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An Airy Artist’s Loft Hiding in an Unremarkable Rowhouse

“This house, when you see it from the outside, can be very misleading,” said broker Ewa Mydlarz, who met the owners in the neighborhood seven years ago. Photo: Dan Osborn/VHT

The typical postwar Greenpoint apartment building contains six units, three on each side of a tall, narrow stair. The exteriors are often clad in vinyl siding — a sensible way to keep out the rain and the fog coming off the East River. On Clifford Place, a few blocks west of Manhattan Avenue, a row of three buildings seems to fit the format. Only, at No. 16, a porthole window on the top floor is a clue that the interior is very different.

The building was designed and built in 1986 by Brian McMahon, an architect schooled at Pratt and trained in historic preservation who worked as a contractor and fell in love with Greenpoint — buying up 14 buildings across the sleepy Brooklyn neighborhood and marrying a Polish émigré who owned a grocery on Greenpoint Avenue. No. 16 was the home that McMahon built to serve as a showpiece for what he could do. “I wanted to take the worst house in Greenpoint and fix it up and make a story out of it,” said McMahon. The “story” would have two morals: one, that Greenpoint was the next Soho, a place where artists could live and work, and two, “that a person can fix up anything.”

When McMahon bought No. 16, it very well could have been the “worst house in Greenpoint.” A fire had gutted the place, taking out the top floors but saving the dismal façade. He made a preservationist’s decision to keep the exterior intact, for the sanctity of the row. Inside, he created a sunny, simple artist’s loft inspired by Charles Gwathmey and Robert Siegel’s stark beachfront houses (made immortal in Weekend at Bernie’s). Four upper units and the ground-floor unit on the right side became a single, airy owner’s triplex — 80 feet deep and as wide as 23. No walls broke up a primary suite that stretched the entire top floor. Most of the living area was a full three stories high and framed by an industrial staircase that cut down diagonally. “I wanted a stair where the lady of the house could make a grand entrance to a party of 200 people.”

Left: the building that architect and developer Brian McMahon bought in 1986. Right: The row today. A circular window gives a clue that the interior is different, and what seems like a bay window is actually a balcony. "I intentionally wanted to play with the repetition and rhythm," McMahon said. From left: Photo: Brian McMahonPhoto: Adriane Quinlan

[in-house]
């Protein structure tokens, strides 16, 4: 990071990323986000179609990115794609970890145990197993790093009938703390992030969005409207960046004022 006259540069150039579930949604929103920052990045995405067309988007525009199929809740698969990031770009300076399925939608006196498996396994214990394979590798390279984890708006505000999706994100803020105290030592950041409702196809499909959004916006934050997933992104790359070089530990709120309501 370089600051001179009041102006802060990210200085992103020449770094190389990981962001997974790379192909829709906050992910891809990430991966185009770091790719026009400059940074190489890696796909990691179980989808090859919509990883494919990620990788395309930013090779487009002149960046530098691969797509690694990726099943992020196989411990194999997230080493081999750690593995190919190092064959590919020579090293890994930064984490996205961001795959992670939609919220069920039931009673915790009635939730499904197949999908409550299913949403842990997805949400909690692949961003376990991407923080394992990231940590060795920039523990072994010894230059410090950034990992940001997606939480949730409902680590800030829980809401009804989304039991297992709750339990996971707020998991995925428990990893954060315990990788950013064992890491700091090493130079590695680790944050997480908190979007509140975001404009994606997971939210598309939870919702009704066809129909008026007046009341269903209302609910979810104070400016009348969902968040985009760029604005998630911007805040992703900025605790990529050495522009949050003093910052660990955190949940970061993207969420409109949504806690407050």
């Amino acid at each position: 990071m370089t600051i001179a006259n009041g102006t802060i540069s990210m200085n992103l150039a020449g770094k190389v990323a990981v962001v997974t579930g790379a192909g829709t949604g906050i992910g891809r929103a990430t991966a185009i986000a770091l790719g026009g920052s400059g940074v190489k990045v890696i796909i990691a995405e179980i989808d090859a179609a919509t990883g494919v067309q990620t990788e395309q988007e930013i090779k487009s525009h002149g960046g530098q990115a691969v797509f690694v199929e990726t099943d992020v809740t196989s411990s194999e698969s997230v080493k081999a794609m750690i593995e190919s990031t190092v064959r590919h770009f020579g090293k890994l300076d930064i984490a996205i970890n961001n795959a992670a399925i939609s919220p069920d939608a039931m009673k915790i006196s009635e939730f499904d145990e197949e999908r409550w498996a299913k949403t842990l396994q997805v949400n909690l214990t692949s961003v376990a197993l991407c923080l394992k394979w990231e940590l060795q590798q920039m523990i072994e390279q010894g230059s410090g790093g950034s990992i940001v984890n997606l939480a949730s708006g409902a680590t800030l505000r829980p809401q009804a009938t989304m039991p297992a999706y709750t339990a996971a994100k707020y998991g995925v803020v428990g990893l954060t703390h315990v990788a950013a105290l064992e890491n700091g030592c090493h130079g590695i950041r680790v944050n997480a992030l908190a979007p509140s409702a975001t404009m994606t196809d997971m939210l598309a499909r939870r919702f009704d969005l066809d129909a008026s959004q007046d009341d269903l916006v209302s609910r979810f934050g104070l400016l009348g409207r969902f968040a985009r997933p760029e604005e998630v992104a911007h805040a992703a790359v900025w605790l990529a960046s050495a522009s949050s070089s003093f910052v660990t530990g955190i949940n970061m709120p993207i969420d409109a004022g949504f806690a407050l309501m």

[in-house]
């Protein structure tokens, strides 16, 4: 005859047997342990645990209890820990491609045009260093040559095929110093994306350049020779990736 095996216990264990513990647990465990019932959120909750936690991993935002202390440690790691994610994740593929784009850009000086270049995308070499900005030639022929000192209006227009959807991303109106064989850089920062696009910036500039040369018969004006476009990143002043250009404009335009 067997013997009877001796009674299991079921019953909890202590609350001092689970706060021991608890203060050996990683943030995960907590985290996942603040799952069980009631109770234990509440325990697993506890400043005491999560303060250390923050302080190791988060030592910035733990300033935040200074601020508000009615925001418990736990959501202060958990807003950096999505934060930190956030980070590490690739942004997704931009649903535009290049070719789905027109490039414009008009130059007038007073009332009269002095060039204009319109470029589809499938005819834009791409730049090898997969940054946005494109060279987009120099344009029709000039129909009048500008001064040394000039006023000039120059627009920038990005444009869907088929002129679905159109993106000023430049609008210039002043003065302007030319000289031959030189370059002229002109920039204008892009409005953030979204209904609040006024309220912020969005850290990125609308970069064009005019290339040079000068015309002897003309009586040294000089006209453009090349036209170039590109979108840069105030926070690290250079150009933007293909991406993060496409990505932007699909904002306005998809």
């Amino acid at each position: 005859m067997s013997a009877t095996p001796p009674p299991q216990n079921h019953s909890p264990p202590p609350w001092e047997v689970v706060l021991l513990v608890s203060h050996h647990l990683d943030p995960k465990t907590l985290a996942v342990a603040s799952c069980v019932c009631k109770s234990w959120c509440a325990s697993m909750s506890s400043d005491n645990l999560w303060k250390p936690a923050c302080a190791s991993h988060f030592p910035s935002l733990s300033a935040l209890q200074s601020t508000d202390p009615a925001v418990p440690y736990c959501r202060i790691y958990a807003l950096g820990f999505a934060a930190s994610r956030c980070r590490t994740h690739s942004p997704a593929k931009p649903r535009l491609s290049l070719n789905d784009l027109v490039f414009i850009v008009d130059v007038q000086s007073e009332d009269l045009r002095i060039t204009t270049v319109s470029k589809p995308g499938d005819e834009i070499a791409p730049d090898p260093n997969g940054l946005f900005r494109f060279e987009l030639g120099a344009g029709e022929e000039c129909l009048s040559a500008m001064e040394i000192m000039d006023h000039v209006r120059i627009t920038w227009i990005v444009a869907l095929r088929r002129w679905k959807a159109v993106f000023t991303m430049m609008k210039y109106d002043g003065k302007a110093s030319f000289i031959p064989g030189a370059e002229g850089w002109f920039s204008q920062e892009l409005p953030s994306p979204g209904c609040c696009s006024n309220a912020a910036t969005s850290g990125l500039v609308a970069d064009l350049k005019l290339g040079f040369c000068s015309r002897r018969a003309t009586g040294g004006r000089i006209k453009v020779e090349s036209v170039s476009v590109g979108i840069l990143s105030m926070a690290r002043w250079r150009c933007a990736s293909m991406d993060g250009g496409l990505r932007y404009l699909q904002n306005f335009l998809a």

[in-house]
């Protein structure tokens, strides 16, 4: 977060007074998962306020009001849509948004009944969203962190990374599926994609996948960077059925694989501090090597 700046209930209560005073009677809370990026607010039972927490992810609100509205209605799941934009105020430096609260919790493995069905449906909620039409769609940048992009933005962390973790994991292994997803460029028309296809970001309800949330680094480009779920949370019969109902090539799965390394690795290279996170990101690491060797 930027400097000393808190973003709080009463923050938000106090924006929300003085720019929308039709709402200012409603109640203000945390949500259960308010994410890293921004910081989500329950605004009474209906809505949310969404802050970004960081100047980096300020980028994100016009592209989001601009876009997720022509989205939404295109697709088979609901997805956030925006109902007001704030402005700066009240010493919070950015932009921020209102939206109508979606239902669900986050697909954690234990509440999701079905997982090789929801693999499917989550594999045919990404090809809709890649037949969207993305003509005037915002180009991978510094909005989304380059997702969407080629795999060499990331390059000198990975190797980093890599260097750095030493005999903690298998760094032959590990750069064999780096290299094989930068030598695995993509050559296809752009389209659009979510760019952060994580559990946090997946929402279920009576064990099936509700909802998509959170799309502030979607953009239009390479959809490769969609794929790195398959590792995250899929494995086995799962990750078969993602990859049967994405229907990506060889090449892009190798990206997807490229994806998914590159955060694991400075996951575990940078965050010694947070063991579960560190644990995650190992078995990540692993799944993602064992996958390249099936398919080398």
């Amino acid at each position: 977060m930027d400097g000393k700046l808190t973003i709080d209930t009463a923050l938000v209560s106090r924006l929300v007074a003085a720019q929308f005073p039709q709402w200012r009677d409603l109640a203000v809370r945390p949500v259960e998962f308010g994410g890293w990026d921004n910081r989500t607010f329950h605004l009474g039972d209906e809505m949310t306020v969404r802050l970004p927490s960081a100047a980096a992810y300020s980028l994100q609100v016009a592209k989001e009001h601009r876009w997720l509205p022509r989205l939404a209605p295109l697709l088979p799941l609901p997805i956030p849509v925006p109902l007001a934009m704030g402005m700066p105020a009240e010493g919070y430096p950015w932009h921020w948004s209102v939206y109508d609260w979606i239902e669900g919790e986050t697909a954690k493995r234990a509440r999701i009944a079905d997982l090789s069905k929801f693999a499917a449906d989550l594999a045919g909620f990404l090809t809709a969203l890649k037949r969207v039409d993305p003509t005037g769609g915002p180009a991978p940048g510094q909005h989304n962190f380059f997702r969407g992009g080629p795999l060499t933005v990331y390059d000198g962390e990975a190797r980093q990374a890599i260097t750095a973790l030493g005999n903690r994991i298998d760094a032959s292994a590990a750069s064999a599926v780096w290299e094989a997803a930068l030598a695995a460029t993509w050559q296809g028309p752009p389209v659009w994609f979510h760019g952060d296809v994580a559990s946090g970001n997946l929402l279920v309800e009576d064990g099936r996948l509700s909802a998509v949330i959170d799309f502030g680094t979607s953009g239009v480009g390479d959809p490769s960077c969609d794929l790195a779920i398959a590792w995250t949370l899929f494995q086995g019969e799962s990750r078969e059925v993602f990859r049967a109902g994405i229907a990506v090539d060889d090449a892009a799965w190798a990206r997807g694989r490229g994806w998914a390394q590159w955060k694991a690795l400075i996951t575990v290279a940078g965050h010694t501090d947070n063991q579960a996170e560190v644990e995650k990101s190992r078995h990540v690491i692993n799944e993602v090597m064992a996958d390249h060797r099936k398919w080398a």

Left: the building that architect and developer Brian McMahon bought in 1986. Right: The row today. A circular window gives a clue that the interior i... Left: the building that architect and developer Brian McMahon bought in 1986. Right: The row today. A circular window gives a clue that the interior is different, and what seems like a bay window is actually a balcony. "I intentionally wanted to play with the repetition and rhythm," McMahon said. From top: Photo: Brian McMahonPhoto: Adriane Quinlan
The living area McMahon created was three stories high and looked into the ground-floor gallery, which was showing the sculptures of Jim Nickel, who's seen looking over the installation in the photo to the right. Brian McMahon.
The living area McMahon created was three stories high and looked into the ground-floor gallery, which was showing the sculptures of Jim Nickel, who's... The living area McMahon created was three stories high and looked into the ground-floor gallery, which was showing the sculptures of Jim Nickel, who's seen looking over the installation in the photo to the right. Brian McMahon.

To draw 200 people, McMahon turned the ground floor into a foyer that doubled as a nonprofit art gallery, which he called FFA for “Friends, Family, and Acquaintances.” He had always been friends with artists, but his wife Teresa pulled him into a local enclave of persecuted immigrants. “We became an important resting spot for important Polish artists,” McMahon said — and he meant that literally. The ground-floor unit that he had not combined into his owner’s suite became a place where artists and friends could live rent-free. Shows included work by Andrzej Czeczot, Jan Sawka, and Allan Rzepka. Isamu Noguchi and Keith Haring stopped by. The Polish American Arts Society eventually recognized McMahon for his “contribution to the enhancement of Polish art.” When a Newsday reporter visited, he called McMahon the “vanguard of a revitalization” of the neighborhood alongside a shot of the family picnicking on the living-room floor. This was all “strategic,” said McMahon, who at the time had more than a dozen other properties. “I did want to attract artists, so what better way to do it than to showcase your own house?” But the optimistic developer had snapped up property at high interest rates, and when the market crashed, he was forced to sell off his buildings one by one. He saved 16 Clifford Place for last, listing it in 1990.